The instrument which is utilized to drive the transducer can then be designed for such an operating frequency or alternatively, the size of the transducer can be modified slightly to match the desired operating frequency of the instrument. Thus, rather than matching the frequency of the instrument to the transducer, the transducer can be sized so that it will have an operating frequency which matches that of the instrument. With a crystal approaching the smallest possible desired dimension of 0.0068 inches, which divided in half to obtain desired aspect ratio provides a thickness of 0.0034 inches. This divided into 82 megahertz for the frequency constant gives an operating frequency of 24.1 megahertz. The instrument then can be designed to that frequency or the size of the crystal can be varied slightly to accommodate the operating frequency of the instrument.

By utilizing these criteria, it has been found that it is possible to produce a micro-miniature ultrasound high frequency efficiency transducer and a guidewire utilizing the same. The air backing provided for the transducer 28 ensures that substantially all the energy will be directed forwardly through the front surface 31. The use of the matching layer 36 ensures efficient coupling of the energy from the transducer into the surrounding liquid medium (e.g., blood). By utilizing the proper aspect ratio, it has been found that it is possible to obtain a dramatic increase in efficiency over that which would be obtained if the aspect ratio were not maintained. That is, round trip efficiency using an optimal aspect ratio can be greater than ten times the efficiency obtained without optimizing the aspect ratio.

It has hereinbefore been pointed out that Paralene can be utilized for forming the matching layer 36 if desired. In order to provide a Paralene coating for the matching layer which is of sufficient thickness, the screw tip 21 can be initially masked so that the Paralene coating is only applied to the front surface 31. Thereafter, the masking can be removed so that a thin layer of Paralene coating is provided on the screw tip 21 and the coil spring 16 to provide a protective conformal coating, as for example, 1/10th of a mil to insulate the conductive wires 33 from the fluid media, such as blood in which the guide wire is utilized.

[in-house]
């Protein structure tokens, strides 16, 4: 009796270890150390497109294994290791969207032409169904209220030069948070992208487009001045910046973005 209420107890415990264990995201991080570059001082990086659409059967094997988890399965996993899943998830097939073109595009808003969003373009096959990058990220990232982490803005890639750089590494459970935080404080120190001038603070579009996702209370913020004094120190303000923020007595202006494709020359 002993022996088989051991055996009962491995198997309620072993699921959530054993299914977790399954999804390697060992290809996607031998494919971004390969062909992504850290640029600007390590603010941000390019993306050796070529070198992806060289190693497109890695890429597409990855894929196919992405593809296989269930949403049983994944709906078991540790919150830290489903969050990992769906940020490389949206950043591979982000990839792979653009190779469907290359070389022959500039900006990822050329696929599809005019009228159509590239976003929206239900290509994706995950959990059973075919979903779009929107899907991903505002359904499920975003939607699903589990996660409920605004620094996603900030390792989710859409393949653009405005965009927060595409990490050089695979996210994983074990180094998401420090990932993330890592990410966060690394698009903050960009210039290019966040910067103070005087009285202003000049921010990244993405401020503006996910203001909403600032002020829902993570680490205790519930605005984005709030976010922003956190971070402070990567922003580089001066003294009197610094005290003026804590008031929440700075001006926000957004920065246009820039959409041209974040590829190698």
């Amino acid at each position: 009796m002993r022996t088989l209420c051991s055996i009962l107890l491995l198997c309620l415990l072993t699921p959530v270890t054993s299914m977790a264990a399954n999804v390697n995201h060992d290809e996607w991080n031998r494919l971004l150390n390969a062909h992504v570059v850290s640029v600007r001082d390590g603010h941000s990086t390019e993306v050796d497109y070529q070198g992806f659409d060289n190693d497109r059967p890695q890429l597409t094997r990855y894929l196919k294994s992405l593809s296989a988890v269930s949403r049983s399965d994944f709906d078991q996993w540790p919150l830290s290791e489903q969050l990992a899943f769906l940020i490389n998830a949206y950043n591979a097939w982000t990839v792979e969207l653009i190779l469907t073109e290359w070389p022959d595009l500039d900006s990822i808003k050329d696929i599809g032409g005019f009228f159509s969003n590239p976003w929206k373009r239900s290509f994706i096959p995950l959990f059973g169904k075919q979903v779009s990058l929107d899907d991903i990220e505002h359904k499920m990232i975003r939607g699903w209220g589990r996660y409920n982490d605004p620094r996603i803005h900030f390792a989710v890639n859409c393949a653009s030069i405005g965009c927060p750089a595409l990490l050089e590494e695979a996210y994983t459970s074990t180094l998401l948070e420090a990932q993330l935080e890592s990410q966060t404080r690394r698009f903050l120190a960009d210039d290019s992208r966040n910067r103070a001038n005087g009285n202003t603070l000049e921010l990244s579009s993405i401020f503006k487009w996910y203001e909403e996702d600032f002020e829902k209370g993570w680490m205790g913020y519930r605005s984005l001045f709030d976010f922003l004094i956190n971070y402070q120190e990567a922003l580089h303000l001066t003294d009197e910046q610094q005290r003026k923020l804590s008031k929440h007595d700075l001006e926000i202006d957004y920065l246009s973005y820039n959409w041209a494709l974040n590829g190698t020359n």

In accordance with the present invention, the transducer 28 has been described principally as a cylindrical member or disk. It should be appreciated that if desired, a doughnut-shaped transducer 51 can be provided in the recess 26 as shown in FIGS. 3 and 4 in which a hole 52 is provided in the center of the transducer 51 to provide an annulus. The hole 52 can be formed in a suitable manner such as by a diamond drill or a laser. In such a case, the aspect ratio hereinbefore described would have to be reconsidered because of the presence of the hole 52. In such a situation, the annulus would have a much smaller width and therefore an appropriate aspect ratio would be the ratio of 0.5 to 1 rather than 2 to 1 for the disk or cylindrically shaped transducer 28. In other words, the width of the annulus, i.e., the distance from the outer circumference to the outer margin of the hole 52 would be approximately 1/4th to 1/3rd of the width extending across the entire annulus or doughnut-shaped member. A matching layer 53 is provided on the front surface of transducer 51. The conductors 33 and 34 are secured to the transducer 51 by having the conductor 33 extend through the hole 52 and soldered to the front surface of the transducer 51 and the conductors 34 soldered to the back surface of the transducer 51.

Patent Citations
Cited PatentFiling datePublication dateApplicantTitle
US3430625 *Oct 23, 1965Mar 4, 1969Mennen Greatbatch ElectronicsUltrasonic flowmeter for measuring blood flow
US3827115 *Feb 21, 1973Aug 6, 1974Univ ErasmusMethod of manufacturing a catheter
US4316115 *Dec 3, 1979Feb 16, 1982Raytheon CompanyPolymeric piezoelectric microprobe with damper